Cher – yes, Cher – is helping rescue an elephant from captivity in Pakistan

She is the 74-year-old, always glamorous “Goddess of Pop”. He spent 27 years in chains, once killed a zoo keeper and has been dubbed the world’s loneliest elephant.

The unlikely couple will meet next week in Cambodia, where they will plunge into a jungle once controlled by the Khmer Rouge when the 35-year-old bull elephant named Kaavan is brought to a sanctuary in Pakistan after years of abusive captivity.

The move will complete a year-long effort to rescue Kaavan, who was given as a baby by the Sri Lankan government to the chief of the Pakistani army. He ended up at the Islamabad Zoo, where he lost his companion Saheli in 2012. He was reportedly beaten and handcuffed after trampling one of his zookeepers to death, stealing his food by handlers, and ultimately collapsing into self-harm and mental illness.

Kaavan has become a celeb among animal rights activists – none is more famous than Cher, the Oscar-winning singer who co-founded Free the Wild, an animal welfare charity.

Her co-founder Mark Cowne said the pop legend was on her way to Pakistan and would then travel to Cambodia, where she, the 4-ton Kaavan and her companions will meet the quarantine requirements of the COVID-19 pandemic and two entangled Asian bureaucracies.

Details of Cher’s trip are being kept under wraps, in part because the Smithsonian Channel is making a documentary around him. Free the Wild officials turned down requests to interview Cher, but in a press release she said she was “so proud” to be part of the rescue.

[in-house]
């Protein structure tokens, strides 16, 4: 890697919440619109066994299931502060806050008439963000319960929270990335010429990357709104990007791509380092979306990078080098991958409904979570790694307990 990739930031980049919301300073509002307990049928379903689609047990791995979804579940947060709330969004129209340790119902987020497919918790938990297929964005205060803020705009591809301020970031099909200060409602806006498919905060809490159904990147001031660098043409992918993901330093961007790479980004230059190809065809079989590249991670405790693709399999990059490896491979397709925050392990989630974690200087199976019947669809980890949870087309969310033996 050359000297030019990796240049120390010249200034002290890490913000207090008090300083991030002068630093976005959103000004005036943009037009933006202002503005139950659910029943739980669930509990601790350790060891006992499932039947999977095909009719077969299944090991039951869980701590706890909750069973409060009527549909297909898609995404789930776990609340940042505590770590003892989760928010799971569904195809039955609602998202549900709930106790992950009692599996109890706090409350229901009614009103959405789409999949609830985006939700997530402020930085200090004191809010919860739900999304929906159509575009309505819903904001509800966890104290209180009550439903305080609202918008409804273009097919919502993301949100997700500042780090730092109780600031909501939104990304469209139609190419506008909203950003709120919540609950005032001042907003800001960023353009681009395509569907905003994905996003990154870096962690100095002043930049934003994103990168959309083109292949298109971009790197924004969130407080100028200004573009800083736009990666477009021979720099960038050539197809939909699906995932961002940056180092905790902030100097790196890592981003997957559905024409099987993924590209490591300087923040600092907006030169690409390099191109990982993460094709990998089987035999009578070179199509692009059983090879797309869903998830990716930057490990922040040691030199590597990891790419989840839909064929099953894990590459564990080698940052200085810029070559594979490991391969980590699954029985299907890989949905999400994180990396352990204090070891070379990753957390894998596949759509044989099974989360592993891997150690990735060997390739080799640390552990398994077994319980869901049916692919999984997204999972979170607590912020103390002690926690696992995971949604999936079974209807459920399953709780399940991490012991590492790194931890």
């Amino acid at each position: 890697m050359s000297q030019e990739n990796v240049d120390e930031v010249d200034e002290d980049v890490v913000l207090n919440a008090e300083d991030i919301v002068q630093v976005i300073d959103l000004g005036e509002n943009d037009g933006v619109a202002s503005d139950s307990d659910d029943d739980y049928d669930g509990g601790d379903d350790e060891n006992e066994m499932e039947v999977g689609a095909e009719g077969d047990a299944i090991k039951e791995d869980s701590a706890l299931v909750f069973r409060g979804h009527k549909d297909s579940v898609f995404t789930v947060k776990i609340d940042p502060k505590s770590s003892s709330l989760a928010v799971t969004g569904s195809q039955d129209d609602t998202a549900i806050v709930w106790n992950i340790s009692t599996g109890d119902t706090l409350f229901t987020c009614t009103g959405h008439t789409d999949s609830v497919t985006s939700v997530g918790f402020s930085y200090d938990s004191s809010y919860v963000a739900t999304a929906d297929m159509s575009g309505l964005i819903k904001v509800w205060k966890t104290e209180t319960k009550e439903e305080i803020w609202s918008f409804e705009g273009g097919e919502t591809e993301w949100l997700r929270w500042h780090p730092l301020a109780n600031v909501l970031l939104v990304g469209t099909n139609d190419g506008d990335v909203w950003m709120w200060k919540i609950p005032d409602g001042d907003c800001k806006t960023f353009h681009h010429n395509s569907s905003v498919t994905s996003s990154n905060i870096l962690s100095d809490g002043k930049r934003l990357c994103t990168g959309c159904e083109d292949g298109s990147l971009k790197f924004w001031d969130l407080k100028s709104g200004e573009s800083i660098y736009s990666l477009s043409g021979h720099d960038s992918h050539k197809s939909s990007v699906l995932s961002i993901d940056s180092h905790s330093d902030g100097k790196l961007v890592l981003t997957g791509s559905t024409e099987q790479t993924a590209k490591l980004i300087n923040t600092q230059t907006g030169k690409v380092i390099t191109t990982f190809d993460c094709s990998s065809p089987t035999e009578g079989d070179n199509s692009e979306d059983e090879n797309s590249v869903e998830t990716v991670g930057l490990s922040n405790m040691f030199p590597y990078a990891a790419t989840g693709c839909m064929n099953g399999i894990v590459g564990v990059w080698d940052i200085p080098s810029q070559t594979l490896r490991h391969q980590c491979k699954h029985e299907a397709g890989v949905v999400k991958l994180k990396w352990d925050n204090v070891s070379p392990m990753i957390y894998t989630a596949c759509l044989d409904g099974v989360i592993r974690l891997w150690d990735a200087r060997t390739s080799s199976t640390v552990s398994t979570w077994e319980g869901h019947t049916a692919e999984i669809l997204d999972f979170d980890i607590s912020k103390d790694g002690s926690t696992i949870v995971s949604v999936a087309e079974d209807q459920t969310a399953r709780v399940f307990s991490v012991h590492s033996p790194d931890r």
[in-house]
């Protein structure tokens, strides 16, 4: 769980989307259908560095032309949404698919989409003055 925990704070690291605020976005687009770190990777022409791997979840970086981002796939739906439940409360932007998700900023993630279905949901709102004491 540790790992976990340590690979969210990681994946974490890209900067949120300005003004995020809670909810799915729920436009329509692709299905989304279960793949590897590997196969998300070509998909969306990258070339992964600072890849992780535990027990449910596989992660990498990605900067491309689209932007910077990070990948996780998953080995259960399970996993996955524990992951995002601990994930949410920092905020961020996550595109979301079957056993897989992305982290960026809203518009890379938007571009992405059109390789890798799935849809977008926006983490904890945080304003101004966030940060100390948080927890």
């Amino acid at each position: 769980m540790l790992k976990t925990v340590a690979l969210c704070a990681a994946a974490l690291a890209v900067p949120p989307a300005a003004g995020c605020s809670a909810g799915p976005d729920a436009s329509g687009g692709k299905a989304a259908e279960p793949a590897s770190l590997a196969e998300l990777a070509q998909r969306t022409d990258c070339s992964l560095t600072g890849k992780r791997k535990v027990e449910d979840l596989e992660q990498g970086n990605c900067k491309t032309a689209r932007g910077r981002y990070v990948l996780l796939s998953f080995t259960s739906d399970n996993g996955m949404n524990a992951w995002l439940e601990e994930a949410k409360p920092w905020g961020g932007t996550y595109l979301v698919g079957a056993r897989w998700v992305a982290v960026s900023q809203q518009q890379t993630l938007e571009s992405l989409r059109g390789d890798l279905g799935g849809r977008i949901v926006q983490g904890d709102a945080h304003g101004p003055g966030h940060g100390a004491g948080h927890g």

Cher has indicated she has been coming to Cambodia since May when Kaavan was liberated by a court order in Pakistan. Calling his freedom one of the “greatest moments” of her life, she tweeted in October that she “can’t wait to sing to him on his way to Cambodia.”

Pop legend Cher helped save the elephant Kaavan from Pakistan.

(Anthony Harvey / AFP / Getty Images)

Learning of Kaavan’s plight in 2016, Cher hired a legal team to press for his freedom, citing inhuman treatment of a non-native animal. While Asian elephants roam long stretches in the wild, Kaavan is said to have been kept in a small enclosure with few leaves at the zoo in Pakistan’s capital.

In May, the Islamabad High Court ordered the elephant and hundreds of other animals to be removed from the zoo and ordered the facility to be closed.

“This is definitely a win,” said Martin Bauer, director of international public relations at Four Paws, a global animal welfare organization involved in the Kaavan rescue. “It’s not that we do this because the Kaavan is a shiny object – it’s what we do. We reveal suffering, rescue and protect animals in need. “

According to Bauer, Four Paws, which was founded 30 years ago, helped save hundreds of animals. Dr. Amir Khlil, a four-paw veterinarian treating Kaavan, has rescued more than 100 zoo animals from Gaza, Syria, Iraq and Lebanon in the past four years alone, Bauer said.

The cost of the operation will be split between Free the Wild and Four Paws, with Free the Wild working with journalist and businessman Eric Margolis to pay for the airlift. A source close to the facility said the total cost was in the mid six-digit range.